Apollo Global Management (NYSE:APO) Inc co-founder Leon Black paid $62.5 million to the U.S. Virgin Islands to avoid any legal claims tied to a Jeffrey Epstein sex-trafficking investigation, the New York Times reported on Friday.
The Times obtained a copy of the settlement agreement from the Virgin Islands government through a public records request. The settlement was reached in January.
A spokesperson for Black confirmed in an emailed statement to Reuters that Black had settled with the Virgin Islands, noting that there was no suggestion in the settlement “that Mr. Black was aware of or participated in any misconduct.”
The spokesperson went on to say that, as previously known, Black had paid Epstein for “legitimate financial advisory services” and that Black had “resolved the (Virgin Island’s) potential claims arising out of the unintended consequences of those payments.”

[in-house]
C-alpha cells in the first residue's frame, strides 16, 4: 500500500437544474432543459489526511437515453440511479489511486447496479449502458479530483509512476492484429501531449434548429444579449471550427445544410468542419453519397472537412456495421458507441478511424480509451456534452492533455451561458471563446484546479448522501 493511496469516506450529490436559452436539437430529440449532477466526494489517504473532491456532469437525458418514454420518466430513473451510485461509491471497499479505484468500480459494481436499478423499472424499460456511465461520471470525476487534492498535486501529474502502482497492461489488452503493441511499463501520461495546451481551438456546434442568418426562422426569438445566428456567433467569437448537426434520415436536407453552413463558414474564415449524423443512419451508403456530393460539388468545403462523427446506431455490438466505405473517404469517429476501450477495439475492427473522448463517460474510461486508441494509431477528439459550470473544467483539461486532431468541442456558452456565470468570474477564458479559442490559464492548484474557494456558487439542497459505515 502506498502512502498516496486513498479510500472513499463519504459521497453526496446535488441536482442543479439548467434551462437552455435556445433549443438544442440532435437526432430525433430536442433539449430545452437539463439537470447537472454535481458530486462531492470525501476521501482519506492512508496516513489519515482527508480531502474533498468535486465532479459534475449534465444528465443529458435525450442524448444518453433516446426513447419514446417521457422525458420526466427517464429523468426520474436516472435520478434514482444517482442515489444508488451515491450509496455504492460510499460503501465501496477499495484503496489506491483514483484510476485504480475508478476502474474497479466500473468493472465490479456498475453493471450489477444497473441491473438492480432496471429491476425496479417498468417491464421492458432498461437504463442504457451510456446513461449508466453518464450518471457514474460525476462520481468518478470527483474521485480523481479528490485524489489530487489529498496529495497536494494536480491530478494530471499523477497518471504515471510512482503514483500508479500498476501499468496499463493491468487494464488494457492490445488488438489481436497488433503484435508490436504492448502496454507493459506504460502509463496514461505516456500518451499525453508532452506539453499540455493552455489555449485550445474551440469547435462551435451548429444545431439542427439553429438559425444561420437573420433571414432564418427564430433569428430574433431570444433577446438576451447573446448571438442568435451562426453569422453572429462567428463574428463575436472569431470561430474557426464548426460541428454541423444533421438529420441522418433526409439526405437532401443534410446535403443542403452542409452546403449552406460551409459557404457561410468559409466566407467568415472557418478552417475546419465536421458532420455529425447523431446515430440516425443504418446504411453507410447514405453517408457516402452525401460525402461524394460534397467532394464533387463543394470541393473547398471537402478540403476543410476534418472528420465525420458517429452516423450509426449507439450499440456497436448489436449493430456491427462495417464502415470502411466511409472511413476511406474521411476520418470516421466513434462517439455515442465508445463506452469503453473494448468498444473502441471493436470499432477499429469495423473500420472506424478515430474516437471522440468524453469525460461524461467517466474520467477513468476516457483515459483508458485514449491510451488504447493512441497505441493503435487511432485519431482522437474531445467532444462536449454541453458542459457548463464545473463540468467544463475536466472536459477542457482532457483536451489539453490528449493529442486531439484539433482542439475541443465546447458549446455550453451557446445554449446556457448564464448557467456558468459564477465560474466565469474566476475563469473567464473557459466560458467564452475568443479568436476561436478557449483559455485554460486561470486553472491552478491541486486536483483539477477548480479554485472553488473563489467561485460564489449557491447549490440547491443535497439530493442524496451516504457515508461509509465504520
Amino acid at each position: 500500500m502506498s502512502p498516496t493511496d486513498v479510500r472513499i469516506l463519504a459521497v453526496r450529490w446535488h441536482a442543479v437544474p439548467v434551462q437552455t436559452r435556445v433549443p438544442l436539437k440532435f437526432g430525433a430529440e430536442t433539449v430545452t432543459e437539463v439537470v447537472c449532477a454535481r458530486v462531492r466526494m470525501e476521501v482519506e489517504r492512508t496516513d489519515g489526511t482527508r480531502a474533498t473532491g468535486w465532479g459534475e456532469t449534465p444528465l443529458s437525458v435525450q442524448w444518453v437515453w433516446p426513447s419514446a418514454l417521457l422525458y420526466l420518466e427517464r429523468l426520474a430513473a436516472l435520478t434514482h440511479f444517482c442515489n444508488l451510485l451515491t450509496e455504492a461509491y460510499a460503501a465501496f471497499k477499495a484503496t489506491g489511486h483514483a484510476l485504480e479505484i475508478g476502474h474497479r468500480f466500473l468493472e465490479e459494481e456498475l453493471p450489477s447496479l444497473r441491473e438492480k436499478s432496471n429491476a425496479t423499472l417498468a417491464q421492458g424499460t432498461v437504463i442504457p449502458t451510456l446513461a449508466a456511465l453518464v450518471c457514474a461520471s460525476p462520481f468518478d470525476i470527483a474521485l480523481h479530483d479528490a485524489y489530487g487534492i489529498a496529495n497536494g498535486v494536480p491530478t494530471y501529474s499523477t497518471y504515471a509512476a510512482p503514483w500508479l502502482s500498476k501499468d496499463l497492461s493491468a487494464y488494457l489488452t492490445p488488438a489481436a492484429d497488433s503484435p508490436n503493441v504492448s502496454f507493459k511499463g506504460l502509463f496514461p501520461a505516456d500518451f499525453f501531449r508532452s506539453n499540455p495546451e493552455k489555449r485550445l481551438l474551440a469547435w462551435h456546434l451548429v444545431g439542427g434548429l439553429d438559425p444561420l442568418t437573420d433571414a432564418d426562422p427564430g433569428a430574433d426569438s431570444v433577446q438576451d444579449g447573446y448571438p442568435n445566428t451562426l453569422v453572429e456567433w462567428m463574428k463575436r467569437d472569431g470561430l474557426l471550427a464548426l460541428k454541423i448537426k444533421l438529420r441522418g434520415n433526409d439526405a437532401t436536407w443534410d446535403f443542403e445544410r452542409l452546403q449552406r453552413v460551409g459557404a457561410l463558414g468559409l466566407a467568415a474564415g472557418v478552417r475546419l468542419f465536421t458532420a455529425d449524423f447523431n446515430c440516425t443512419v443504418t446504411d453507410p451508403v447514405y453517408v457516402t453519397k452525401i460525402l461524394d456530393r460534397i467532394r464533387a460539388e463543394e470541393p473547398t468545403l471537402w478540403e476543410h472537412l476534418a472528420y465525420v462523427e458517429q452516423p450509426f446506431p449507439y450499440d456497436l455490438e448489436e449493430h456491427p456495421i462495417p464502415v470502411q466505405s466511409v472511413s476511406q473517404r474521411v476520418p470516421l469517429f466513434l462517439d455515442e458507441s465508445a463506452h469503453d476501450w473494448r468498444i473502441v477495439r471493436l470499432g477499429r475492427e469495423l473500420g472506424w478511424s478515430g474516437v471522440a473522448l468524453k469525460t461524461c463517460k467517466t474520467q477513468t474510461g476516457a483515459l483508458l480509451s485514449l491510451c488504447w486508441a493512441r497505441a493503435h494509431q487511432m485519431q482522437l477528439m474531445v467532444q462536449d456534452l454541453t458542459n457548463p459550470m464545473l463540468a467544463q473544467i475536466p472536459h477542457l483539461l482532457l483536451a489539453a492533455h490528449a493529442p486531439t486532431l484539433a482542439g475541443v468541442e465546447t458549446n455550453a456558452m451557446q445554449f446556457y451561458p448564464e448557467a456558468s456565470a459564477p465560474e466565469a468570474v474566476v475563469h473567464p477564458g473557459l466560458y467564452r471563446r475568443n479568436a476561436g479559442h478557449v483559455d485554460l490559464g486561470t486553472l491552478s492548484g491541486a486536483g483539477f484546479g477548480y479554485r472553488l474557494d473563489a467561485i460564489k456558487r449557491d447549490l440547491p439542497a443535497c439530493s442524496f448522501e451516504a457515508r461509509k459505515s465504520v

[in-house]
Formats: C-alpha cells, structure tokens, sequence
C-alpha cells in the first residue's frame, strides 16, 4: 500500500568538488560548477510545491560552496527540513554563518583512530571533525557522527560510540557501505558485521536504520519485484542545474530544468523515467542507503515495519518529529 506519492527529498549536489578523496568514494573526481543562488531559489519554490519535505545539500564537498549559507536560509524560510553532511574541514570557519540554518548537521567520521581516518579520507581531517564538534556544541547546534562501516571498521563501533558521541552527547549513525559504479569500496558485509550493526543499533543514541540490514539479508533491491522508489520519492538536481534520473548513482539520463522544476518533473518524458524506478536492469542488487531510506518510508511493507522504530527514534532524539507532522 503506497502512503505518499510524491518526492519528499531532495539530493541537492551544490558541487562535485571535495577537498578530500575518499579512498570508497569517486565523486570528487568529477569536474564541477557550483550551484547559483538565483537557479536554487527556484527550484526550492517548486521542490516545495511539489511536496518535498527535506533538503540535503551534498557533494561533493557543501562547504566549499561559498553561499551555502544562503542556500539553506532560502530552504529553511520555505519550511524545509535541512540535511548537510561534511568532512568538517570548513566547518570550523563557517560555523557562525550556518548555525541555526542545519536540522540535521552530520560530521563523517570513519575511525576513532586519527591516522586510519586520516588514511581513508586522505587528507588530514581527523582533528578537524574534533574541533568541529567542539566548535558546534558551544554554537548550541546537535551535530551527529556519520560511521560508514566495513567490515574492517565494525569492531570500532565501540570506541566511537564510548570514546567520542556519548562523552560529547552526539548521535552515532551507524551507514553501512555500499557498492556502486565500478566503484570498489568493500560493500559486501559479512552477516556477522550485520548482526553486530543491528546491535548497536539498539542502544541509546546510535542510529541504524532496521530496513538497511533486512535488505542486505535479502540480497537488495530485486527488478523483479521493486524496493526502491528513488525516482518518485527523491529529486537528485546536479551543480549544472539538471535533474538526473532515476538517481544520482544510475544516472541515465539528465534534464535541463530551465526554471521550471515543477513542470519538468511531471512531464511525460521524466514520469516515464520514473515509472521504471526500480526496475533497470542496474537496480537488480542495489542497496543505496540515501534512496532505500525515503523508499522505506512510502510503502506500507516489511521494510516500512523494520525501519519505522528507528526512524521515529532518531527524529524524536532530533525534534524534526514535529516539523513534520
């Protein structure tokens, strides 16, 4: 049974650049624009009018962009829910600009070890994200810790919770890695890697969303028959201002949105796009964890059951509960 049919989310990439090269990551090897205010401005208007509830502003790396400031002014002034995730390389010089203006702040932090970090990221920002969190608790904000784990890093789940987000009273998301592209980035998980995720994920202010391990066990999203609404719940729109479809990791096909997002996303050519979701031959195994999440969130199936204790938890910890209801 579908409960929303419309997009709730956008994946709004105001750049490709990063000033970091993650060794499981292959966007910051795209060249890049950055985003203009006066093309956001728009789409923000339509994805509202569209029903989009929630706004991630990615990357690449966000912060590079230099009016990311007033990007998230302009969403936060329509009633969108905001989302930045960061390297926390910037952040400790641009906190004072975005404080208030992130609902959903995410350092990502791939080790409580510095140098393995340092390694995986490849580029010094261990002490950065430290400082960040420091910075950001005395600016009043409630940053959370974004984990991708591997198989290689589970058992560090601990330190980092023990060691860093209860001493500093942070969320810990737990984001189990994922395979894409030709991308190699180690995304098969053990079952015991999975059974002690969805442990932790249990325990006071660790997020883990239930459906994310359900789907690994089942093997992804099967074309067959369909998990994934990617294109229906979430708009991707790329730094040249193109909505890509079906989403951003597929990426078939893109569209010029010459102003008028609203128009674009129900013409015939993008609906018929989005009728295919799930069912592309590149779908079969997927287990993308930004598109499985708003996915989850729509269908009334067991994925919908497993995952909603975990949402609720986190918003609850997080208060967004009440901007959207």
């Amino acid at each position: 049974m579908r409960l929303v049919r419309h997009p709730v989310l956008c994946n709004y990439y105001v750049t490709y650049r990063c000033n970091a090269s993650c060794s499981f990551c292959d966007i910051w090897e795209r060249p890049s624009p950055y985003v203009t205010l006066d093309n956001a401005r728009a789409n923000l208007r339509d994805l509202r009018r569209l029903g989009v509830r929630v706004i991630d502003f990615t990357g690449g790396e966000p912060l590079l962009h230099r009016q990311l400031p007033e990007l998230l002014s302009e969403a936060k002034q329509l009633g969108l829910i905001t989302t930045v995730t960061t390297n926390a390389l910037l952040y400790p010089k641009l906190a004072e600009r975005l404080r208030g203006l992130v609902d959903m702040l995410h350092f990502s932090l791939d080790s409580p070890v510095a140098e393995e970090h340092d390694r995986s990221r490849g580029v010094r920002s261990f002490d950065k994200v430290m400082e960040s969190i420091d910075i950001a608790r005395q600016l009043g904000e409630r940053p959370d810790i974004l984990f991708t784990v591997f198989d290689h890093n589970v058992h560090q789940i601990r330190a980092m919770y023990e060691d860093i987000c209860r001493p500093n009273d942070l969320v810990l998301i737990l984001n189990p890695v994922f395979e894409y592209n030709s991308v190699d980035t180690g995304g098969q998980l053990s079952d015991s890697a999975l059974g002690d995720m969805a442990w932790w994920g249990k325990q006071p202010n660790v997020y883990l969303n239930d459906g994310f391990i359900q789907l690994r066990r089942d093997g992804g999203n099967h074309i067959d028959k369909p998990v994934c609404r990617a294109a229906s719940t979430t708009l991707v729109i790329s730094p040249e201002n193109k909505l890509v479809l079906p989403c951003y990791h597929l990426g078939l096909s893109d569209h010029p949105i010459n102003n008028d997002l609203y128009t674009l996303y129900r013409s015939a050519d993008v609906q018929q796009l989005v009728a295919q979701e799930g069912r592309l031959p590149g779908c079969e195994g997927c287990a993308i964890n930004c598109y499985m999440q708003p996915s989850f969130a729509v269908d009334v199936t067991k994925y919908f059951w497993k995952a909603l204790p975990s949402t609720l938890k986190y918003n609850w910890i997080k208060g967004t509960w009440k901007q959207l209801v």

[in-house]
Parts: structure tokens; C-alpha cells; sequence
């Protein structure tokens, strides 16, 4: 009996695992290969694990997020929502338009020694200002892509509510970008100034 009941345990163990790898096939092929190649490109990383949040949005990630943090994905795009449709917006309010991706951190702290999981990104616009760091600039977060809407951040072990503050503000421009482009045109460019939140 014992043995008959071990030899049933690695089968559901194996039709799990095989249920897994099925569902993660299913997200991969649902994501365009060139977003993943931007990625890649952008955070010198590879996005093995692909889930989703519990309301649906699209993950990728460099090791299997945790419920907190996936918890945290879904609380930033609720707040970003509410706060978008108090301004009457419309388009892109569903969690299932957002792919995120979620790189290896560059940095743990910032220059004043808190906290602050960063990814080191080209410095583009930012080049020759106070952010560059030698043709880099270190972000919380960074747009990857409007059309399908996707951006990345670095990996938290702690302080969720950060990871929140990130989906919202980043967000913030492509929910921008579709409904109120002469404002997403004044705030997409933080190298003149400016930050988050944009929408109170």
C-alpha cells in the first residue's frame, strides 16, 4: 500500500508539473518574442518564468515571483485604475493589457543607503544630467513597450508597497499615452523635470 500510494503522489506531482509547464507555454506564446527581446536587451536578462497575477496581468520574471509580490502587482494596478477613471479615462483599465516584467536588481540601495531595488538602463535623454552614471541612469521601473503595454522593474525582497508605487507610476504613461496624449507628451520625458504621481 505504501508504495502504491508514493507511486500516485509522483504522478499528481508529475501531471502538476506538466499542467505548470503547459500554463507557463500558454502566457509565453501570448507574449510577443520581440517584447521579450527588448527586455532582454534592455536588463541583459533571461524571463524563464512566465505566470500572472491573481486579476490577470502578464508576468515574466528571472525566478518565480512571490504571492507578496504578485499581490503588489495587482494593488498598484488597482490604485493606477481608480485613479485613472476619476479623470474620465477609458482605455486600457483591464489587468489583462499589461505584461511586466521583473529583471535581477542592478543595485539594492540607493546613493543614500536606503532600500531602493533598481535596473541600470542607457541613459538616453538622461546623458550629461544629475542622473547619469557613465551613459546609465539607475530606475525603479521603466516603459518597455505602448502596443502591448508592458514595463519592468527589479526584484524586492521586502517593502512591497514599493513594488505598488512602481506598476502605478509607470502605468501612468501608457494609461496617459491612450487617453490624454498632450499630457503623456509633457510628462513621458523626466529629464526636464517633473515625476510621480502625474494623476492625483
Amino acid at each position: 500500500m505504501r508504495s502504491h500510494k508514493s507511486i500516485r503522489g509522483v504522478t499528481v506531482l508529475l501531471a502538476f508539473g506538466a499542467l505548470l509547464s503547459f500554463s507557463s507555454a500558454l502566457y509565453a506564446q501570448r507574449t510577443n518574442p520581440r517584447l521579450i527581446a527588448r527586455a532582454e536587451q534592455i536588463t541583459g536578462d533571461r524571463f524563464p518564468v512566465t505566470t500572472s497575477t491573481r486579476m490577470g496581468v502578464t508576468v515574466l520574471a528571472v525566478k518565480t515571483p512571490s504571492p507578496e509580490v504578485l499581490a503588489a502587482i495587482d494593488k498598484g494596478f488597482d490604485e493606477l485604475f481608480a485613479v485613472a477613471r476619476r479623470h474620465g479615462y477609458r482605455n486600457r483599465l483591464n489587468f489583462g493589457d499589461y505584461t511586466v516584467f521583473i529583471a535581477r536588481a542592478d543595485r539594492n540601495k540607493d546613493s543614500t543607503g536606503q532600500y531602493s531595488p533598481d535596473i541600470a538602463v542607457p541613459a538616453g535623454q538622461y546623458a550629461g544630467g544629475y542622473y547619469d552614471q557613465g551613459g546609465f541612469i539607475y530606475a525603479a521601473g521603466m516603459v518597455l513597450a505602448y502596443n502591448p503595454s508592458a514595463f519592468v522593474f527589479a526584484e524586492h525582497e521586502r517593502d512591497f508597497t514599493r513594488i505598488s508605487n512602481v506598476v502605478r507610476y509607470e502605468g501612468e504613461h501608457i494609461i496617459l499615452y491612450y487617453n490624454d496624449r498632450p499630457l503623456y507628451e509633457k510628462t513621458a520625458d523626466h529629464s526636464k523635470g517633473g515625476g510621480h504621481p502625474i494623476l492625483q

Word of Black’s settlement follows a demand earlier this month from the Virgin Islands that JPMorgan Chase (NYSE:JPM) pay at least $190 million, and possibly more, to resolve its lawsuit accusing the largest U.S. bank of ignoring the disgraced late financier Epstein’s sex trafficking. The bank has denied that it knew about abuses by Epstein, who was a client from 1998 to 2013.
Epstein killed himself in 2019 while awaiting trial on sex-trafficking charges.
A New York state judge in May dismissed a lawsuit accusing Black, 71, of defaming a woman by falsely claiming she tried to extort him after accusing him of rape, which he denied.
Black still faces a lawsuit from another woman, Cheri Pierson, who has accused him of raping her two decades ago in Epstein’s mansion in Manhattan. Black has denied any wrongdoing.
Black is worth $10.1 billion, according to Forbes magazine. He left Apollo in 2021.